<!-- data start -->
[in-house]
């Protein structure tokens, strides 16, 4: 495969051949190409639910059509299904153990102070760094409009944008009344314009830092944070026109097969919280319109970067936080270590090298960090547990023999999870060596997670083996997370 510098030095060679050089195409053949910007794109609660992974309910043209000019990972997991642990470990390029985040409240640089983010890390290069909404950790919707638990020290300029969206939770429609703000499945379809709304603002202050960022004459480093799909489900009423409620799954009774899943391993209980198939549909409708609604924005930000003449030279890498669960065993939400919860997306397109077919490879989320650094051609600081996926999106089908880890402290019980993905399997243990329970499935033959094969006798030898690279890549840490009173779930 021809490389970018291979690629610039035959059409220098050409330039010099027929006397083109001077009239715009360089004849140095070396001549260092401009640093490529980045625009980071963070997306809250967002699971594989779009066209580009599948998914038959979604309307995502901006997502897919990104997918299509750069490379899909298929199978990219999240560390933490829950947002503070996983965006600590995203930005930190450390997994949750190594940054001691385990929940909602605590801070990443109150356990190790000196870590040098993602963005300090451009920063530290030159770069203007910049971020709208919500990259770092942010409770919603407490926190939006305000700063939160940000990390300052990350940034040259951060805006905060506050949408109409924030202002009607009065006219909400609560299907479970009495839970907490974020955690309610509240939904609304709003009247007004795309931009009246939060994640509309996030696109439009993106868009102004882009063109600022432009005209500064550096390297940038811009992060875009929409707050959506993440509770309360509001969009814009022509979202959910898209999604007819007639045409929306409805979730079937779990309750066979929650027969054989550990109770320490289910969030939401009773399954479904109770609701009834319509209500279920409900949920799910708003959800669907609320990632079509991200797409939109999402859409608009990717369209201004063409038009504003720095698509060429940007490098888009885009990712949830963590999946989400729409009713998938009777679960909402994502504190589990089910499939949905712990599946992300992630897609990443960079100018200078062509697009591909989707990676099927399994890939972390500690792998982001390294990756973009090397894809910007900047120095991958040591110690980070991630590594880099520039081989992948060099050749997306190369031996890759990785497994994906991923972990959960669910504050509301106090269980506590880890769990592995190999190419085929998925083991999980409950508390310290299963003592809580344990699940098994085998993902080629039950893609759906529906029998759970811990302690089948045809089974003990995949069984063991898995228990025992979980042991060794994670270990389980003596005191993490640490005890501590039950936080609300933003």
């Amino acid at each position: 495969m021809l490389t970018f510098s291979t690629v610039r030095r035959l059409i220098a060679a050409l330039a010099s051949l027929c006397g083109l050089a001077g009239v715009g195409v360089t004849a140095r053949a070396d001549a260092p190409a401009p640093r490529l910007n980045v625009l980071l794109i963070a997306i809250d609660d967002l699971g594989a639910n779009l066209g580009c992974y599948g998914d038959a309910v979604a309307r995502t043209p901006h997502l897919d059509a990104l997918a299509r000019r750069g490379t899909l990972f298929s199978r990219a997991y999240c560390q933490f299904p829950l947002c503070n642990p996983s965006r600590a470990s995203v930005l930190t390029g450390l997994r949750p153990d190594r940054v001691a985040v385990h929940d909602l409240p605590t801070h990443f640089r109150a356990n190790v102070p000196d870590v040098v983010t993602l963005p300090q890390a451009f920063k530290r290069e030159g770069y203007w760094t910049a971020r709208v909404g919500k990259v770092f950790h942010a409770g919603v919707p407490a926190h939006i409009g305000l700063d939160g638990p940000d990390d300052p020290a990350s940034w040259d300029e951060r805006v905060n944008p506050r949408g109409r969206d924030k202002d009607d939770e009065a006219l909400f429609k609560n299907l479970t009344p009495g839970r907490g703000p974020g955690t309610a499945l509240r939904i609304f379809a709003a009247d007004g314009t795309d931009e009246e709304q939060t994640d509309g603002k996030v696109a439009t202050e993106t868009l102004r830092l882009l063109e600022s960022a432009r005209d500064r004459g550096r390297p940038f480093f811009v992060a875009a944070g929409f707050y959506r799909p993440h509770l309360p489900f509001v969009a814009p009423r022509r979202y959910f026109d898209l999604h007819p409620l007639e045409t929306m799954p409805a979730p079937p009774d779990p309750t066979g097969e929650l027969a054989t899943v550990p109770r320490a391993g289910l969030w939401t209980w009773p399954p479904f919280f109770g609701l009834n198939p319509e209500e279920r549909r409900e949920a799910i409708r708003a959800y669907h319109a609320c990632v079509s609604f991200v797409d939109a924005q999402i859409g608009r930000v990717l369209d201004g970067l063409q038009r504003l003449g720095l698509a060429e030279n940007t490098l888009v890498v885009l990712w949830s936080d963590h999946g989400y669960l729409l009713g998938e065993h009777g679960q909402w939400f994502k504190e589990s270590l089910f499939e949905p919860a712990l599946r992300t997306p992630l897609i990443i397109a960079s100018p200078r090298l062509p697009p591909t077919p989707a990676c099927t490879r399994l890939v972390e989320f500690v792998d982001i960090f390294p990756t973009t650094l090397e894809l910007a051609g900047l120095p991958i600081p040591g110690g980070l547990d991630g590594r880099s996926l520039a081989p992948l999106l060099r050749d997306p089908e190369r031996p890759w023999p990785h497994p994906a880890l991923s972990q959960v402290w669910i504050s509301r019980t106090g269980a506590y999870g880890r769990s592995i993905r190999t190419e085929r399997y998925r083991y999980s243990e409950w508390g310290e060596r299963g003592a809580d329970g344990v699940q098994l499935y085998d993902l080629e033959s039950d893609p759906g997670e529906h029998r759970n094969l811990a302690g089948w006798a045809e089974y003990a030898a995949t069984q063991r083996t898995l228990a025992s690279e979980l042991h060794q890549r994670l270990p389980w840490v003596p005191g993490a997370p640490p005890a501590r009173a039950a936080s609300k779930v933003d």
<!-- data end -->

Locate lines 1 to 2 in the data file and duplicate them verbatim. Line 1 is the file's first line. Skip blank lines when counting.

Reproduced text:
[in-house]
């Protein structure tokens, strides 16, 4: 495969051949190409639910059509299904153990102070760094409009944008009344314009830092944070026109097969919280319109970067936080270590090298960090547990023999999870060596997670083996997370 510098030095060679050089195409053949910007794109609660992974309910043209000019990972997991642990470990390029985040409240640089983010890390290069909404950790919707638990020290300029969206939770429609703000499945379809709304603002202050960022004459480093799909489900009423409620799954009774899943391993209980198939549909409708609604924005930000003449030279890498669960065993939400919860997306397109077919490879989320650094051609600081996926999106089908880890402290019980993905399997243990329970499935033959094969006798030898690279890549840490009173779930 021809490389970018291979690629610039035959059409220098050409330039010099027929006397083109001077009239715009360089004849140095070396001549260092401009640093490529980045625009980071963070997306809250967002699971594989779009066209580009599948998914038959979604309307995502901006997502897919990104997918299509750069490379899909298929199978990219999240560390933490829950947002503070996983965006600590995203930005930190450390997994949750190594940054001691385990929940909602605590801070990443109150356990190790000196870590040098993602963005300090451009920063530290030159770069203007910049971020709208919500990259770092942010409770919603407490926190939006305000700063939160940000990390300052990350940034040259951060805006905060506050949408109409924030202002009607009065006219909400609560299907479970009495839970907490974020955690309610509240939904609304709003009247007004795309931009009246939060994640509309996030696109439009993106868009102004882009063109600022432009005209500064550096390297940038811009992060875009929409707050959506993440509770309360509001969009814009022509979202959910898209999604007819007639045409929306409805979730079937779990309750066979929650027969054989550990109770320490289910969030939401009773399954479904109770609701009834319509209500279920409900949920799910708003959800669907609320990632079509991200797409939109999402859409608009990717369209201004063409038009504003720095698509060429940007490098888009885009990712949830963590999946989400729409009713998938009777679960909402994502504190589990089910499939949905712990599946992300992630897609990443960079100018200078062509697009591909989707990676099927399994890939972390500690792998982001390294990756973009090397894809910007900047120095991958040591110690980070991630590594880099520039081989992948060099050749997306190369031996890759990785497994994906991923972990959960669910504050509301106090269980506590880890769990592995190999190419085929998925083991999980409950508390310290299963003592809580344990699940098994085998993902080629039950893609759906529906029998759970811990302690089948045809089974003990995949069984063991898995228990025992979980042991060794994670270990389980003596005191993490640490005890501590039950936080609300933003």